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Currently Browsing: urban fantasy
Sep
29

Listen Up! #Audiobook Review: Hounded by Kevin Hearne

Listen Up! #Audiobook Review: Hounded by Kevin Hearne Welcome to my weekly feature that focuses on audiobooks. It’s time to… Audiobook review: The Iron Druid Chronicles Book: Hounded Author: Kevin Hearne Narrator: Luke Daniels Audio Speed: 1.25x Series: Iron Druid Chronicles #1 Genre: Urban Fantasy Source: contest win Hounded The Iron Druid Chronicles follow the life of a 2,000+ year old Druid named Atticus O’Sullivan (not his given name, but most recent alias). Atticus is the only remaining Druid from a time long gone by, hiding out from Angus Og, the Celtic god of love and youth, who wants to kill Atticus for a perceived wrong-doing. In Atticus’s world, every deity, Fae, witch, and paranormal creature is very real. Posing as a twenty-something new-age bookstore owner, Atticus has remained hidden in the East Valley/Tempe region of Arizona. However, powerful Fae are playing a game of politics, and Atticus finds himself in the center of their machinations. The Iron Druid Chronicles were recommended to me by a couple of my urban fantasy-audiobook friends, and I am happy to report that so far, it’s a winner. Although I was expecting something along the lines of either the Mercy Thompson series or the Dresden Files, I was pleasantly surprised to discover a unique and interesting mythology. This first offering, Hounded, serves to develop the extremely detailed mythology and introduce what I assume with be the key players throughout the series. The primary focus of the story is the impending battle between Angus Og and Atticus, with each step serving to share more of the Iron Druid’s world. Although I would have like a little bit stronger story, the fresh and unique mythology kept me more than interested in the tale. Additionally, I enjoyed Googling the different Celtic deities to find out more about each and add that knowledge to the context of the story. The story (and series) is read by Luke Daniels, a new-to-me narrator. Overall, I felt he did a solid job. His performance as the narrator/Atticus is spot on; a youthful voice, tempered by years of knowledge and wisdom. I also found his voice for Atticus’s more-than-a-dog, Oberon, perfect with a gruffness one would expect from a dog that can (mentally) speak. Sometimes I found Atticus a bit too calm, but not negatively so. Daniels has a nice range for both female and male, human and non-human characters. Overall, Hounded is a good start to an interesting UF series. I enjoyed the world development and character interaction. I really liked Atticus: a...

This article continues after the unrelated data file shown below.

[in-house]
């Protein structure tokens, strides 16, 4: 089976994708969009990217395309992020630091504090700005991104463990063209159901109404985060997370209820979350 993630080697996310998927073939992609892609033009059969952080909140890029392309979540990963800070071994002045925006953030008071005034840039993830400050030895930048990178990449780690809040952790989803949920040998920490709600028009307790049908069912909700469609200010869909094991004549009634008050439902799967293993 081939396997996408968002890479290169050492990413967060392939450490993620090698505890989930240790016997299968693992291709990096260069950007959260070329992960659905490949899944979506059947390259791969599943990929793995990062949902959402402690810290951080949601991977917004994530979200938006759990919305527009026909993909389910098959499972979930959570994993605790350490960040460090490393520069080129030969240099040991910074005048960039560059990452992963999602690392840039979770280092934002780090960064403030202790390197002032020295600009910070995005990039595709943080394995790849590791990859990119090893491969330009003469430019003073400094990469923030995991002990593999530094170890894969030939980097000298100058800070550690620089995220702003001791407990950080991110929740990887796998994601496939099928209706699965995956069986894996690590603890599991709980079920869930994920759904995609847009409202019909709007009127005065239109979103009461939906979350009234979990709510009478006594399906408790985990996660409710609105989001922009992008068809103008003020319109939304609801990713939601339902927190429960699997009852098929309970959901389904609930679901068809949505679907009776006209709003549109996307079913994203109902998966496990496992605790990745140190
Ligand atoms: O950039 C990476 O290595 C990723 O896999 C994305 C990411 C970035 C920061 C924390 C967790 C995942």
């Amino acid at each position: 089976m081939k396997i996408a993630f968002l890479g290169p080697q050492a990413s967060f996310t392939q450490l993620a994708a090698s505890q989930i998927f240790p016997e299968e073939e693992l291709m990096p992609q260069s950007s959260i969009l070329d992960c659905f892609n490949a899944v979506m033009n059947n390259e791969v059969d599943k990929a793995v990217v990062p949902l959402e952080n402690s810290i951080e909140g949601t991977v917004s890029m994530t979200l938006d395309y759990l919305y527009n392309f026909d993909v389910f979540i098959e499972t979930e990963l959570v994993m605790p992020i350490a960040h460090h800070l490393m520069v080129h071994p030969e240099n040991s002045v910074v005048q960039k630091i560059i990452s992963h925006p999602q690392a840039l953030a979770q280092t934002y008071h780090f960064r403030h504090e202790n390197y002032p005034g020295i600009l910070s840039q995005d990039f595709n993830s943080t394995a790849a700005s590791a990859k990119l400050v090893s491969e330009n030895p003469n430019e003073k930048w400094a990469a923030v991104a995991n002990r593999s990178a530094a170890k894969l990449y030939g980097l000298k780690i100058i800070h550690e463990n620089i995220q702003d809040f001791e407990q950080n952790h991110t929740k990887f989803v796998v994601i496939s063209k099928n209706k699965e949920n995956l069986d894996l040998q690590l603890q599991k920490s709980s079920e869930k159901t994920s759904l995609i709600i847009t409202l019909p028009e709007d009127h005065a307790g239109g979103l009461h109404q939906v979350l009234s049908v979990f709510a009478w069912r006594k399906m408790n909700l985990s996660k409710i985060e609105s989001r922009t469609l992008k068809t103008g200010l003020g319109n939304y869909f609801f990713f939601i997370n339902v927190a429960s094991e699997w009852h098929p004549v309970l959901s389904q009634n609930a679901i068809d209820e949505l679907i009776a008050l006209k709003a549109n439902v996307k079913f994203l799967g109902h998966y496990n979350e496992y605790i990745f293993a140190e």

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Sep
22

Listen Up! #Audiobook Review: Small Favor by Jim Butcher

Listen Up! #Audiobook Review: Small Favor by Jim Butcher Welcome to my weekly feature that focuses on audiobooks. It’s time to… Audiobook review: Dresden Files Series Book: Small Favor Author: Jim Butcher Narrator: James Marsters Audio Speed: 1.5x Series: Dresden Files #10 Genre: Urban Fantasy / Mystery Source: library loan Small Favor Once again, Harry Dresden, Wizard and Protector of Chicago, finds himself under the service of the Fae Winter Queen, Mab. This time around, she’s summoned him to find newly-minted Baron Johnny Marcone, who was kidnapped by an ancient enemy. However this puts him at odds with the Summer Queen, who has sent her champions to slay Harry. Oh I did enjoy Small Favor, even during the times I was confused and a bit lost. Harry’s world is slowly changing in fits and starts, and I am enjoying the journey. Harry’s fallen angel nemesis is back with an entourage, and meanwhile, he must also fight off the Fae and work with Marcone’s top enforcers. There was a lot going on, and sometimes I needed to rewind and listen again to make sure I had it all. On top of figuring out how to get back Marcone AND stay alive, Harry realizes his friends don’t necessarily trust him. This, along with having Kincaid back in Murphy’s life, created a lot of emotional content, and I will admit that I found myself tearing up (and down right crying) at times. I loved the mix of the strong emotional pulls, strung together with high action, dry humor, and clever storytelling. And I honestly didn’t think that James Marsters could improve his work as Harry Dresden, but I was wrong! There is more than one highly emotional scene in Small Favor, and Marsters elevated his performance to match the content. In particular, there is one extremely powerful scene that brought me to tears as Marsters bellows Harry’s frustrations and fears. You could hear and feel the anger and grief in his voice. Simply amazing. Small Favor brings about more of the changes that seem to be surrounding Harry. I like that his friends have his back, even if it’s in question during this adventure. Although there is a lot going on, carrying some confusion with it, the emotional intensity elevated Small Favor to one of the best in the series. Story: A Narration:...
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Sep
19